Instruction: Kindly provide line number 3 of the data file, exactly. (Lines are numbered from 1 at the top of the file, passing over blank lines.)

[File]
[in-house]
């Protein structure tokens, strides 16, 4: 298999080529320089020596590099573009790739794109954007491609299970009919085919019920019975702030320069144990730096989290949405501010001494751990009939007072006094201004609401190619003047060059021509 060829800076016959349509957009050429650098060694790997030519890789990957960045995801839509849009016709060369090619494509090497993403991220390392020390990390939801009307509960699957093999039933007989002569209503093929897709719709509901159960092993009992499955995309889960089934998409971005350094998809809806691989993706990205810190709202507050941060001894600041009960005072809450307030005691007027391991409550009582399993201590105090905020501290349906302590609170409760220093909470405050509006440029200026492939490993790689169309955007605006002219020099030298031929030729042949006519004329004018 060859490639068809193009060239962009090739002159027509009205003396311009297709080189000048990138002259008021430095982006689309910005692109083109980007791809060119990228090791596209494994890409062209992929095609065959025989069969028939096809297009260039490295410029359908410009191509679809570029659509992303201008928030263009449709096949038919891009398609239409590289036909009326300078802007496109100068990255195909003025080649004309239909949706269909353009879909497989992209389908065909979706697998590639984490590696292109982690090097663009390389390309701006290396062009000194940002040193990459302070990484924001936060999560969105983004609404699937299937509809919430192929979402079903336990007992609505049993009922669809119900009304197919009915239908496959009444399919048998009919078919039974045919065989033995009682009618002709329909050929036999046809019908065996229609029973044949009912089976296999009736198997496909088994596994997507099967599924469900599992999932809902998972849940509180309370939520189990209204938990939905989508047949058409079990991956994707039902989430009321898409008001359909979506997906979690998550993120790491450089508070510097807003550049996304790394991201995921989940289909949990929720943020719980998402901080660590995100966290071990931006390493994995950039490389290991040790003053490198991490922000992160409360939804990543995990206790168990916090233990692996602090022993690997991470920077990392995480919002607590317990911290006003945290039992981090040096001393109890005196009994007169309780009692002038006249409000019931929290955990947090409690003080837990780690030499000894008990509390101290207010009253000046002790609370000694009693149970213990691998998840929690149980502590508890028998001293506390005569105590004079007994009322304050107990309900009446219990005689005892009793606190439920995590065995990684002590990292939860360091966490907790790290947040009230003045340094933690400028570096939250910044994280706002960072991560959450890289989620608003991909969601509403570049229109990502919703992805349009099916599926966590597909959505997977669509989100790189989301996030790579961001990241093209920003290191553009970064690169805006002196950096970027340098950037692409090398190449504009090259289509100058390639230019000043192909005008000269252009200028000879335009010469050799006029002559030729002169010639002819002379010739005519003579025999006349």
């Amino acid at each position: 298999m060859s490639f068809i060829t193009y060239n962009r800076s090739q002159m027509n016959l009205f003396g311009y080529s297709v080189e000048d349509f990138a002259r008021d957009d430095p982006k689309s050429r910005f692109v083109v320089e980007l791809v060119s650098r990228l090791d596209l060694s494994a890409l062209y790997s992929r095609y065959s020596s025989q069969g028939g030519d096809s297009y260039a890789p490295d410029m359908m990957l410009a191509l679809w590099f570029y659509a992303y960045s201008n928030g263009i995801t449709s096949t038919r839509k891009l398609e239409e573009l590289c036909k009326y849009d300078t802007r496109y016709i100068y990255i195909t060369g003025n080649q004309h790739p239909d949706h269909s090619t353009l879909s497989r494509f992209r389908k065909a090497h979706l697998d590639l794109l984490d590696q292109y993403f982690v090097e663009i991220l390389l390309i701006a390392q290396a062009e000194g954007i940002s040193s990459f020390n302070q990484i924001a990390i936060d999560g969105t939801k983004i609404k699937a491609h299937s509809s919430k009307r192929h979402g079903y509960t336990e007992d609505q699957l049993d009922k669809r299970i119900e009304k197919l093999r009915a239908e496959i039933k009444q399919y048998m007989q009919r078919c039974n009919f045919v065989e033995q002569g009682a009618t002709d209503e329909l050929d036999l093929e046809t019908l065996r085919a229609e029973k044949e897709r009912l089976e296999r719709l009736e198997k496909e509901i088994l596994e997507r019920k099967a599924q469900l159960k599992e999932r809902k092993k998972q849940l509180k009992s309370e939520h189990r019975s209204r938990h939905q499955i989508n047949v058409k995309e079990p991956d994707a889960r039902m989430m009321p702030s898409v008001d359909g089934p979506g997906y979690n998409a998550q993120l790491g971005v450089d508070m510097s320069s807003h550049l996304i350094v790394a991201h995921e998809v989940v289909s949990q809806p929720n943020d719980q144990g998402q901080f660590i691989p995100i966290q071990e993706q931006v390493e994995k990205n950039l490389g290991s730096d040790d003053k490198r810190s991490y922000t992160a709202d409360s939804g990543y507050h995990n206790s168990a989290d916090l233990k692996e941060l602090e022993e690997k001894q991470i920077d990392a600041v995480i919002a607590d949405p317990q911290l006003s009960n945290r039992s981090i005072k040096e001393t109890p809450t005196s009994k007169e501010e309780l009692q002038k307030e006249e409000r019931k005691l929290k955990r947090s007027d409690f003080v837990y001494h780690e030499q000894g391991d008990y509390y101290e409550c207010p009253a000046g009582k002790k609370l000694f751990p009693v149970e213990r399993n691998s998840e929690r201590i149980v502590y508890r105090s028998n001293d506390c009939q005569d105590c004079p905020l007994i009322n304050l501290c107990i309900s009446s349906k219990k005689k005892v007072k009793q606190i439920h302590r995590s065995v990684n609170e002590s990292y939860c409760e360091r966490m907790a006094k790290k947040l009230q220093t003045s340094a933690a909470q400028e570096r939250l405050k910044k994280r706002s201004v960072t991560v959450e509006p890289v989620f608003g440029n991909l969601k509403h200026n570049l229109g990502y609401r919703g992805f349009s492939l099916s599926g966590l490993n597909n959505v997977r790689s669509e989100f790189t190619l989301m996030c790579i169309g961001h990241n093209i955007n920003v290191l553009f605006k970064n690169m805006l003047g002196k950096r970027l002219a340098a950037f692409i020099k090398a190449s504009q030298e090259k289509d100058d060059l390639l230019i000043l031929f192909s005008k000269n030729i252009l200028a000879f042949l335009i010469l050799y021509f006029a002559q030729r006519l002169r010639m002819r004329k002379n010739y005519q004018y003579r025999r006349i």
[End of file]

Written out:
């Amino acid at each position: 298999m060859s490639f068809i060829t193009y060239n962009r800076s090739q002159m027509n016959l009205f003396g311009y080529s297709v080189e000048d349509f990138a002259r008021d957009d430095p982006k689309s050429r910005f692109v083109v320089e980007l791809v060119s650098r990228l090791d596209l060694s494994a890409l062209y790997s992929r095609y065959s020596s025989q069969g028939g030519d096809s297009y260039a890789p490295d410029m359908m990957l410009a191509l679809w590099f570029y659509a992303y960045s201008n928030g263009i995801t449709s096949t038919r839509k891009l398609e239409e573009l590289c036909k009326y849009d300078t802007r496109y016709i100068y990255i195909t060369g003025n080649q004309h790739p239909d949706h269909s090619t353009l879909s497989r494509f992209r389908k065909a090497h979706l697998d590639l794109l984490d590696q292109y993403f982690v090097e663009i991220l390389l390309i701006a390392q290396a062009e000194g954007i940002s040193s990459f020390n302070q990484i924001a990390i936060d999560g969105t939801k983004i609404k699937a491609h299937s509809s919430k009307r192929h979402g079903y509960t336990e007992d609505q699957l049993d009922k669809r299970i119900e009304k197919l093999r009915a239908e496959i039933k009444q399919y048998m007989q009919r078919c039974n009919f045919v065989e033995q002569g009682a009618t002709d209503e329909l050929d036999l093929e046809t019908l065996r085919a229609e029973k044949e897709r009912l089976e296999r719709l009736e198997k496909e509901i088994l596994e997507r019920k099967a599924q469900l159960k599992e999932r809902k092993k998972q849940l509180k009992s309370e939520h189990r019975s209204r938990h939905q499955i989508n047949v058409k995309e079990p991956d994707a889960r039902m989430m009321p702030s898409v008001d359909g089934p979506g997906y979690n998409a998550q993120l790491g971005v450089d508070m510097s320069s807003h550049l996304i350094v790394a991201h995921e998809v989940v289909s949990q809806p929720n943020d719980q144990g998402q901080f660590i691989p995100i966290q071990e993706q931006v390493e994995k990205n950039l490389g290991s730096d040790d003053k490198r810190s991490y922000t992160a709202d409360s939804g990543y507050h995990n206790s168990a989290d916090l233990k692996e941060l602090e022993e690997k001894q991470i920077d990392a600041v995480i919002a607590d949405p317990q911290l006003s009960n945290r039992s981090i005072k040096e001393t109890p809450t005196s009994k007169e501010e309780l009692q002038k307030e006249e409000r019931k005691l929290k955990r947090s007027d409690f003080v837990y001494h780690e030499q000894g391991d008990y509390y101290e409550c207010p009253a000046g009582k002790k609370l000694f751990p009693v149970e213990r399993n691998s998840e929690r201590i149980v502590y508890r105090s028998n001293d506390c009939q005569d105590c004079p905020l007994i009322n304050l501290c107990i309900s009446s349906k219990k005689k005892v007072k009793q606190i439920h302590r995590s065995v990684n609170e002590s990292y939860c409760e360091r966490m907790a006094k790290k947040l009230q220093t003045s340094a933690a909470q400028e570096r939250l405050k910044k994280r706002s201004v960072t991560v959450e509006p890289v989620f608003g440029n991909l969601k509403h200026n570049l229109g990502y609401r919703g992805f349009s492939l099916s599926g966590l490993n597909n959505v997977r790689s669509e989100f790189t190619l989301m996030c790579i169309g961001h990241n093209i955007n920003v290191l553009f605006k970064n690169m805006l003047g002196k950096r970027l002219a340098a950037f692409i020099k090398a190449s504009q030298e090259k289509d100058d060059l390639l230019i000043l031929f192909s005008k000269n030729i252009l200028a000879f042949l335009i010469l050799y021509f006029a002559q030729r006519l002169r010639m002819r004329k002379n010739y005519q004018y003579r025999r006349i």